INDICATE RISKS, INCLUDING CLIMATE CHANGE RISKS THAT MIGHT PREVENT THE PROJECT OBJECTIVE (S) FROM BEING ACHIEVED, AND IF POSSIBLE INCLUDING RISK MEASURES THAT WILL BE TAKEN:

There are several risks associated with this project. First, the diverse, heterogeneous and different jurisdictions involved in the three countries, as pertains to forest and land management and land tenure, constitute a risk in terms of coordination and high transaction costs. The project incorporates actions designed to minimize these risk and

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include the harmonization of legislation, and introduction of mechanisms to coordinate actions, and a strengthened Sub regional Action Program for the Sustainable Development of the Gran Chaco Americano (PAS Chaco). Second, the extent of the Gran Chaco Region and the complexity of the project components are risks for project implementation. The project includes actions to make use of best available practices with reasonably high chances of success and the selection of strategic demonstration sites with high catalytic potential. Third, local capacities can vary significantly among actors and this poses a risk in terms of project execution. In response to this risk, the project will include institutional strengthening and capacity building elements to ensure that the three countries have at least a basic ability to implement the strategies identified as an output of this program. In terms of climate change risks, the hydrology of the la Plata Basin and the Gran Chaco Region can be affected significantly by the El Nino/La Nina fluctuations, which are expected to increase in the medium term. Climate change models predicts that increased temperatures will result in increased precipitation but that these will likely be offset by increased evaporation with the result of a greater likelihood of increased regular droughts in the Chaco. The project will support strategies and protocols of land use that take into account the likelihood of increased fluctuations in rainfall patterns in the region as well as the likelihood of decreased average rainfall. G. DESCRIBE, IF POSSIBLE, THE EXPECTED COST-EFFECTIVENESS OF THE PROJECT: (e.g. $/ton of CO2 abated). Improved regional collaboration based on a set of agreed upon criteria and functioning institutional mechanisms combined with the creation of alternative livelihoods at local level is one of the most appropriate and cost effective tools for achieving substantial improvements in the management of ecological functions of complex ecosystems such as the Gran Chaco. This project will be cost effective because it will build upon an already existing strategic framework, the SRAP, and on the political commitment of the three Governments involved to collectively address the challenges and the pressure in the Gran Chaco region. It will also use improved planning tools, public­private partnerships and investments to provide with the alternative solutions for sustainable use of resources that can be consolidated and replicated beyond the life span of the project. Through the collaboration with a broad base of international and national organizations it will also have access to cost effective field based expertise and to the private sector involved in these activities. GEF funds will be used primarily for interventions at the institutional level of the three countries involved, for targeted technical assistance, for training, for dissemination of information and for leveraging governmental investments in the region. A full analysis of the cost-effectiveness of the proposal will be presented at time of CEO endorsement and may include an evaluation of the carbon and BD value of preserving the forest and grassland ecosystems and reduce the rate of deforestation.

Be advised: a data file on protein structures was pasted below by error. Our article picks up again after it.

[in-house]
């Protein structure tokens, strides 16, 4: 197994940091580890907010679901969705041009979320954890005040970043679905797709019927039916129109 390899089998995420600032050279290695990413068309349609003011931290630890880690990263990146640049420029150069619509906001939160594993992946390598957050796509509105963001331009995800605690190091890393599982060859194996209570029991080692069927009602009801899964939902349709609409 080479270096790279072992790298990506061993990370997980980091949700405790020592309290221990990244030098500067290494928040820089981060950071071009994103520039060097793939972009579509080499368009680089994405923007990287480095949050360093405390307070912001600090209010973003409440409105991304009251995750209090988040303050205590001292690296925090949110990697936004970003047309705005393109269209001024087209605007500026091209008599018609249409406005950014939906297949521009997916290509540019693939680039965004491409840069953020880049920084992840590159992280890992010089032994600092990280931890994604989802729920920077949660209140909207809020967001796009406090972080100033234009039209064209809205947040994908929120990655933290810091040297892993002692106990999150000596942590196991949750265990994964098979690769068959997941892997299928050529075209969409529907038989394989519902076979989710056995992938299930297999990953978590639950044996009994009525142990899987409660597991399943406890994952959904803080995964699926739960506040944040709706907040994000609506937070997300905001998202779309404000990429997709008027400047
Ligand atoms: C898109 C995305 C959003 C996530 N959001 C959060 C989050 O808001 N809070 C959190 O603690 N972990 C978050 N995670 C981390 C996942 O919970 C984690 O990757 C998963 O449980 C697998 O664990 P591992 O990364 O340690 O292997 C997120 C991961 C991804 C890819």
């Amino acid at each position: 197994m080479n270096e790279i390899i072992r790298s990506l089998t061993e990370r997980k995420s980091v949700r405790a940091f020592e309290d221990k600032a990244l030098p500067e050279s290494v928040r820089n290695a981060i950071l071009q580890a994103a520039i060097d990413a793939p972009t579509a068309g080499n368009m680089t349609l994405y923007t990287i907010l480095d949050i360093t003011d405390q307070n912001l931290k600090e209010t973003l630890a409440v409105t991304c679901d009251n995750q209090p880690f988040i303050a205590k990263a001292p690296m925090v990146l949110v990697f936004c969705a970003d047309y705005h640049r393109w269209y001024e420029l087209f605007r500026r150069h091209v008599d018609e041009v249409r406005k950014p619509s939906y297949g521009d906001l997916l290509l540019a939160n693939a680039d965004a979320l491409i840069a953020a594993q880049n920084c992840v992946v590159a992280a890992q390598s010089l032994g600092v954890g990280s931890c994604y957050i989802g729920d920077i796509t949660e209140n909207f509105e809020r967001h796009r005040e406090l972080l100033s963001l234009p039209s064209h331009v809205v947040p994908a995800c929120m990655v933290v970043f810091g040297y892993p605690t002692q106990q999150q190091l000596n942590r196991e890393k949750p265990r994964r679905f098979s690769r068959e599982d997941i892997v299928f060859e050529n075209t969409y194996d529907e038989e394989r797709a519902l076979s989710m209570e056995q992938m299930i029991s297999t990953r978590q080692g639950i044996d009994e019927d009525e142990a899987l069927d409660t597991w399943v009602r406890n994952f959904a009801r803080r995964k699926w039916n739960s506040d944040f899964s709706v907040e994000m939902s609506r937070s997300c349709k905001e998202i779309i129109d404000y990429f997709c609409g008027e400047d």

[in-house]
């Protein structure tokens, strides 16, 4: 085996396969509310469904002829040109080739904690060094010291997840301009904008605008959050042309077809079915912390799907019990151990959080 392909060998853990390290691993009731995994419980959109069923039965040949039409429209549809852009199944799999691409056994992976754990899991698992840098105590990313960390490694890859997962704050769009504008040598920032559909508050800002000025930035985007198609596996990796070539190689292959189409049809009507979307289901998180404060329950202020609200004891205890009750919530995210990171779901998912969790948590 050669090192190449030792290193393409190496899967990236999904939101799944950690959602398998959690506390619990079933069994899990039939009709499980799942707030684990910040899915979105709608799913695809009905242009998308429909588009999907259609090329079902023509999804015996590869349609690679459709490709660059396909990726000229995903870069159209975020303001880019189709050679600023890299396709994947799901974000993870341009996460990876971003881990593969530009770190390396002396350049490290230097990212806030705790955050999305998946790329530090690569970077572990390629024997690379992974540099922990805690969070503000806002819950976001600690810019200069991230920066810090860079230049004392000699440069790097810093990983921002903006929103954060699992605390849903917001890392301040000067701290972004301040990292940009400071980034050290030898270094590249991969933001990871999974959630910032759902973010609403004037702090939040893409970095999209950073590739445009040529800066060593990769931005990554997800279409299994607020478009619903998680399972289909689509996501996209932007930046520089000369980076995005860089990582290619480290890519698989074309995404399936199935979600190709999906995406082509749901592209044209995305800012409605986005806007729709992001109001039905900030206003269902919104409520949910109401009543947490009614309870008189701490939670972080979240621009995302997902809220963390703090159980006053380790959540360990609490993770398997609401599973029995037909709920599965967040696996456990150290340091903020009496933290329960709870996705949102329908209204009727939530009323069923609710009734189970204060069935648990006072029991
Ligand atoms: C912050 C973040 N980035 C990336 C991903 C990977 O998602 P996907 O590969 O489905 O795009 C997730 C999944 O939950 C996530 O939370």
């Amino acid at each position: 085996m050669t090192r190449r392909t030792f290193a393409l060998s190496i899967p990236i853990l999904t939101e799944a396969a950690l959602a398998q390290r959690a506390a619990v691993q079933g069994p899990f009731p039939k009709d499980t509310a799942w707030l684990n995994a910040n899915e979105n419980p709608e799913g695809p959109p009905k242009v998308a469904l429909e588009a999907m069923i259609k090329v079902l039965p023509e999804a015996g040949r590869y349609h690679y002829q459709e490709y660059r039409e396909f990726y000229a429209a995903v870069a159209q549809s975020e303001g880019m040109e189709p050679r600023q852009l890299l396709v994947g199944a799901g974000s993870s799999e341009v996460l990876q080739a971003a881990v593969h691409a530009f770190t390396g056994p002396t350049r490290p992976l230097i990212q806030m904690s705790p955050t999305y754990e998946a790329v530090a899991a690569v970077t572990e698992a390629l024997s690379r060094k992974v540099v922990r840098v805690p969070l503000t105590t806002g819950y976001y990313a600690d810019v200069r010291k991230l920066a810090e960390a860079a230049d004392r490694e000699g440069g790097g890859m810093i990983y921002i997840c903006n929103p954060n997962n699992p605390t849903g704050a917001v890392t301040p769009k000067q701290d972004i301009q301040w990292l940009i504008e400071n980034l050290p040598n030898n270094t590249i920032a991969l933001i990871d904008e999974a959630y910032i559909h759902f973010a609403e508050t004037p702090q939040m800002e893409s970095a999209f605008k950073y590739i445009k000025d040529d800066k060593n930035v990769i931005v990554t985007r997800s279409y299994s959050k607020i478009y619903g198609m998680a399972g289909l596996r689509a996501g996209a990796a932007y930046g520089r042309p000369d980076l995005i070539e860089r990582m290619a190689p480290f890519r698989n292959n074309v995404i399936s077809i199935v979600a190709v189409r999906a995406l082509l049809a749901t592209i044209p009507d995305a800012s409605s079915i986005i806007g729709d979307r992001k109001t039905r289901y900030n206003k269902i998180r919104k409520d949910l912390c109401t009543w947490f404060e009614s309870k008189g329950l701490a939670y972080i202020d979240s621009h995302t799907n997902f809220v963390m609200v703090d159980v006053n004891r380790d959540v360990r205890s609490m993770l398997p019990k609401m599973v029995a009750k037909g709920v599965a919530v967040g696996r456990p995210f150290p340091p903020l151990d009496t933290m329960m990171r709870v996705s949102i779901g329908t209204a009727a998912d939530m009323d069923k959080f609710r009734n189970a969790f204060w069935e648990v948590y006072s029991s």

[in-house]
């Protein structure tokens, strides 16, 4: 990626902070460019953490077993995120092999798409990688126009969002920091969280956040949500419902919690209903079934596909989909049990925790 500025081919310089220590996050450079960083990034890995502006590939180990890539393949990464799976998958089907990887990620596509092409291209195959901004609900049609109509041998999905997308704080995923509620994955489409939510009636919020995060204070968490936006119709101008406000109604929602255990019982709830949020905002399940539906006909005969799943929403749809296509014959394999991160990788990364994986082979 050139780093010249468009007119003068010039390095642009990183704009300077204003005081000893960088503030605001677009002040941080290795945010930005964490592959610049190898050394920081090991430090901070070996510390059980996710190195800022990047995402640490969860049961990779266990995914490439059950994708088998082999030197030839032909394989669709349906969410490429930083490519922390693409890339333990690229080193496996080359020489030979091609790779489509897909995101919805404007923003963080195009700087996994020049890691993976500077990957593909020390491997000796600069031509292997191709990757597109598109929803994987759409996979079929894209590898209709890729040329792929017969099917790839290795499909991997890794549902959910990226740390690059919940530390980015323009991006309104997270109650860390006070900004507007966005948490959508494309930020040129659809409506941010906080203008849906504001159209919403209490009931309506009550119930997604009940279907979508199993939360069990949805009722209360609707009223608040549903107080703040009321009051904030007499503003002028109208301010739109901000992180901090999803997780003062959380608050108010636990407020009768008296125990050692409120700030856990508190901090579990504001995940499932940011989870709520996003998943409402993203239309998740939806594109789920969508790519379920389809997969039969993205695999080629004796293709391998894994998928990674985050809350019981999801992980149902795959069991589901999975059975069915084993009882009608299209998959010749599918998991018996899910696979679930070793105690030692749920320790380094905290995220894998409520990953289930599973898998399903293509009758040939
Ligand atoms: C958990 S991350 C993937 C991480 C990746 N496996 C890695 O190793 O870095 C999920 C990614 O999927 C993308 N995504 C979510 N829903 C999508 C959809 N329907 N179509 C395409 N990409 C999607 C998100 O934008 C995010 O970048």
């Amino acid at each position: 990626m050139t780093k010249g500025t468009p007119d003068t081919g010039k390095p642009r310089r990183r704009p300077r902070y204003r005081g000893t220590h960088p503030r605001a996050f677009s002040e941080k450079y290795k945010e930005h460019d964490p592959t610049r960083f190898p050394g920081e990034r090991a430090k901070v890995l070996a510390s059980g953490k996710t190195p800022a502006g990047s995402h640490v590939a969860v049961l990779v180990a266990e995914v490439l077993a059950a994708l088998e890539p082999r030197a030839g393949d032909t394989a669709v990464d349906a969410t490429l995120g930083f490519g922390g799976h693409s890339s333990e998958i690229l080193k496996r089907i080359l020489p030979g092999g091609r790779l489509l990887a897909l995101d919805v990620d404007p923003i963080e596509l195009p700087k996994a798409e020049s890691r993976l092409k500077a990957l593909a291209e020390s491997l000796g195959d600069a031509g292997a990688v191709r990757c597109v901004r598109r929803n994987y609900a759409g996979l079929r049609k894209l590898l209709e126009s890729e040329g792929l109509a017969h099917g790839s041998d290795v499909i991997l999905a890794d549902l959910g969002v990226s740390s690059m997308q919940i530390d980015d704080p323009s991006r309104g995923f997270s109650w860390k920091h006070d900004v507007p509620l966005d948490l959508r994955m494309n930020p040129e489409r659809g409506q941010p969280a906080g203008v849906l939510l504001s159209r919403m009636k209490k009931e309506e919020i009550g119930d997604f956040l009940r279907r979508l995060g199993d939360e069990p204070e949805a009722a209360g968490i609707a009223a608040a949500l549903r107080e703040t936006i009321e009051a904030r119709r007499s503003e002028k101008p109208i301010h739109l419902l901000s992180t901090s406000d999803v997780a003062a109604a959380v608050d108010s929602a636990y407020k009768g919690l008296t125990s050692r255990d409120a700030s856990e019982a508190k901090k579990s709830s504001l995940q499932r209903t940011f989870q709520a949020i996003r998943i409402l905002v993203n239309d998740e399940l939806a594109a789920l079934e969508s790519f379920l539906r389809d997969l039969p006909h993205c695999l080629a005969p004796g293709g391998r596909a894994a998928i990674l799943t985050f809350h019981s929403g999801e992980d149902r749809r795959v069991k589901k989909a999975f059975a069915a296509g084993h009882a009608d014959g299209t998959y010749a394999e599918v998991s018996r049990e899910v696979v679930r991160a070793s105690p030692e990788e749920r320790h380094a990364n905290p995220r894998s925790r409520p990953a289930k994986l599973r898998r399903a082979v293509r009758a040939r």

H.

JUSTIFY THE GEF AGENCY COMPARATIVE ADVANTAGE The project will be jointly implemented by UNEP and UNDP and will benefit from their areas of expertise and comparative advantages. UNEP has a comparative advantage in being the co-lead on the SFM in view of the significant expertise gained through its support to multilateral environmental conventions on this topic as well as its global and local assessments of soil degradation and ecosystem health, which have been taken as important references in land use planning by countries. UNDP brings to the project a comparative advantage in the implementation of SFM and SLM practices through the work of its offices in the participating countries. The Full Size Project Document to be presented to GEFSEC will include a specific distribution of roles and responsibilities as well as coordination arrangements between the agencies. PART III: APPROVAL/ENDORSEMENT BY GEF OPERATIONAL FOCAL POINT(S) AND GEF AGENCY(IES) A. RECORD OF ENDORSEMENT OF GEF OPERATIONAL FOCAL POINT (S) ON BEHALF OF THE GOVERNMENT(S): (Please attach the country endorsement letter(s) or regional endorsement letter(s) with this template).

Ing. Isidro Callizaya Deputy Minister of Territorial Planning and Environment Ministry of Territorial Planning and Environment La Paz, Bolivia Luis Molinas Belen GEF Operational Focal Point, Secretariat of Environment Asuncion, Paraguay Miguel Enrique Pellerano GEF Operational Focal Point Sub-Secretary of Planning and Environmental Policy

Date: December 27th, 2007

Date: December 27th, 2007

Date: December 27th, 2007

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Secretariat for Environment and Sustainable Development

B. GEF AGENCY(IES) CERTIFICATION

This request has been prepared in accordance with GEF policies and procedures and meets the GEF criteria for project identification and preparation. Project Contact Persons GEF Agency Coordinator Dr. Maryam Niamir-Fuller Director, Division of Global Environment Facility (GEF) Coordination UNEP Gabriel Labbate email: [email protected] Regional Coordinator LAC tel: (254 20) 762-4166 UNEP/DGEF

Date: February 11, 2008 GEF Agency Coordinator

Tel. and Email: (507) 305-3168 [email protected] Project Contact Person

John Hough UNDP-GEF Deputy Executive Coordinator, a.i. 212 906-5143 [email protected] Date: January 18, 2008

Lyes Ferroukhi Regional Technical Advisor, LD/BD UNDP/GEF

Tel. and Email: 507 302-4576 [email protected]